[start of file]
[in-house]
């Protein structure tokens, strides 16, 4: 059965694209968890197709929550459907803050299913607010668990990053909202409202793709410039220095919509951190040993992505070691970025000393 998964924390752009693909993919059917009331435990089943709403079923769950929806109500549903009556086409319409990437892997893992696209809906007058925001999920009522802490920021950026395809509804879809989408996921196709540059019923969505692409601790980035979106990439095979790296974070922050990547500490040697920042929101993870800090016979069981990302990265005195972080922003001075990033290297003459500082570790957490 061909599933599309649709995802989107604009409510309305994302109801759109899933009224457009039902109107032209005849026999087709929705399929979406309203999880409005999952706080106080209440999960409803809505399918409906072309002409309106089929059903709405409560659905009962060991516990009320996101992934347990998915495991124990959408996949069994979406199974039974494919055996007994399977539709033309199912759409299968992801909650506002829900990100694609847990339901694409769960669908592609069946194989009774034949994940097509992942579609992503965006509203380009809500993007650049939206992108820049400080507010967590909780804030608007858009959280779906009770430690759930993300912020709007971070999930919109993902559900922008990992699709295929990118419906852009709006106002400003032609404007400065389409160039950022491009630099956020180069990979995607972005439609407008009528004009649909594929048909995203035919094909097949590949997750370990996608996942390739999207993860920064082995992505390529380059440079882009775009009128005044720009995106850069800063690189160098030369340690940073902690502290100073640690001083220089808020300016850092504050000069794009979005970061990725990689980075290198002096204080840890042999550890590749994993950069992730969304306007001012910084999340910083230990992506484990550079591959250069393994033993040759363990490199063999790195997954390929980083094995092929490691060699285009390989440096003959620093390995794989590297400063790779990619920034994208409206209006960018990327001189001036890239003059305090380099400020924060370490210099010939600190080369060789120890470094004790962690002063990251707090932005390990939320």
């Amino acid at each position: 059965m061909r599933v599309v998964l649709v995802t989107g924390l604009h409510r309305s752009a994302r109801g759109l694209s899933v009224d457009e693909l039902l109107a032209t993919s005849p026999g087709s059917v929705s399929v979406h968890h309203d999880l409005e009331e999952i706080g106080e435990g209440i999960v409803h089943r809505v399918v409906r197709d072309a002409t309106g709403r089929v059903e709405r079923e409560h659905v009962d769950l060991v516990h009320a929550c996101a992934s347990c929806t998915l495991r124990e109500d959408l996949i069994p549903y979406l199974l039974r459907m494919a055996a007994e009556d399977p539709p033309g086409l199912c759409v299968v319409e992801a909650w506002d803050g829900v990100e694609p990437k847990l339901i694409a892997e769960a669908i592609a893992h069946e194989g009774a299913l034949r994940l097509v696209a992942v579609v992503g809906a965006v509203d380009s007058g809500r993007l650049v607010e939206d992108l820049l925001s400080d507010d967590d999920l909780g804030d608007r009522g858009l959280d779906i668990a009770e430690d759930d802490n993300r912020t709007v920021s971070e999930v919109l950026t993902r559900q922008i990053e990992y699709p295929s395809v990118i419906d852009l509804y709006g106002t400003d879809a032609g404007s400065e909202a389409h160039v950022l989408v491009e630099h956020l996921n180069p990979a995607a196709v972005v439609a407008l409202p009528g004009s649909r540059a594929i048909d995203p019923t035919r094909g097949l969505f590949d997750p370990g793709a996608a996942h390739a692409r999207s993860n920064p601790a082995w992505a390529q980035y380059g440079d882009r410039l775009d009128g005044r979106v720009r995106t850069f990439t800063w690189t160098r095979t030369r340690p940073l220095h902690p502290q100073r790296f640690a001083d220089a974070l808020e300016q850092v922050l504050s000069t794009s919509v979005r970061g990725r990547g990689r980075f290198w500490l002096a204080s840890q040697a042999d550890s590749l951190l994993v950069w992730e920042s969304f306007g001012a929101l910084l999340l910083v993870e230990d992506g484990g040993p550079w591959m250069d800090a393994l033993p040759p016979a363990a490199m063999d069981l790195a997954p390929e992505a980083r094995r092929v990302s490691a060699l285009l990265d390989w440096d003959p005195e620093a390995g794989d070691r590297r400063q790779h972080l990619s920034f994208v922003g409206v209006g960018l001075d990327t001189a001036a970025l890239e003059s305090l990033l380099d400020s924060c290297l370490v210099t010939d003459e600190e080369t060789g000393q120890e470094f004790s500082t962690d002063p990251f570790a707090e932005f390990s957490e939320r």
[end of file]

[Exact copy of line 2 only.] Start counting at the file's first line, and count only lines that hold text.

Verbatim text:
């Protein structure tokens, strides 16, 4: 059965694209968890197709929550459907803050299913607010668990990053909202409202793709410039220095919509951190040993992505070691970025000393 998964924390752009693909993919059917009331435990089943709403079923769950929806109500549903009556086409319409990437892997893992696209809906007058925001999920009522802490920021950026395809509804879809989408996921196709540059019923969505692409601790980035979106990439095979790296974070922050990547500490040697920042929101993870800090016979069981990302990265005195972080922003001075990033290297003459500082570790957490 061909599933599309649709995802989107604009409510309305994302109801759109899933009224457009039902109107032209005849026999087709929705399929979406309203999880409005999952706080106080209440999960409803809505399918409906072309002409309106089929059903709405409560659905009962060991516990009320996101992934347990998915495991124990959408996949069994979406199974039974494919055996007994399977539709033309199912759409299968992801909650506002829900990100694609847990339901694409769960669908592609069946194989009774034949994940097509992942579609992503965006509203380009809500993007650049939206992108820049400080507010967590909780804030608007858009959280779906009770430690759930993300912020709007971070999930919109993902559900922008990992699709295929990118419906852009709006106002400003032609404007400065389409160039950022491009630099956020180069990979995607972005439609407008009528004009649909594929048909995203035919094909097949590949997750370990996608996942390739999207993860920064082995992505390529380059440079882009775009009128005044720009995106850069800063690189160098030369340690940073902690502290100073640690001083220089808020300016850092504050000069794009979005970061990725990689980075290198002096204080840890042999550890590749994993950069992730969304306007001012910084999340910083230990992506484990550079591959250069393994033993040759363990490199063999790195997954390929980083094995092929490691060699285009390989440096003959620093390995794989590297400063790779990619920034994208409206209006960018990327001189001036890239003059305090380099400020924060370490210099010939600190080369060789120890470094004790962690002063990251707090932005390990939320």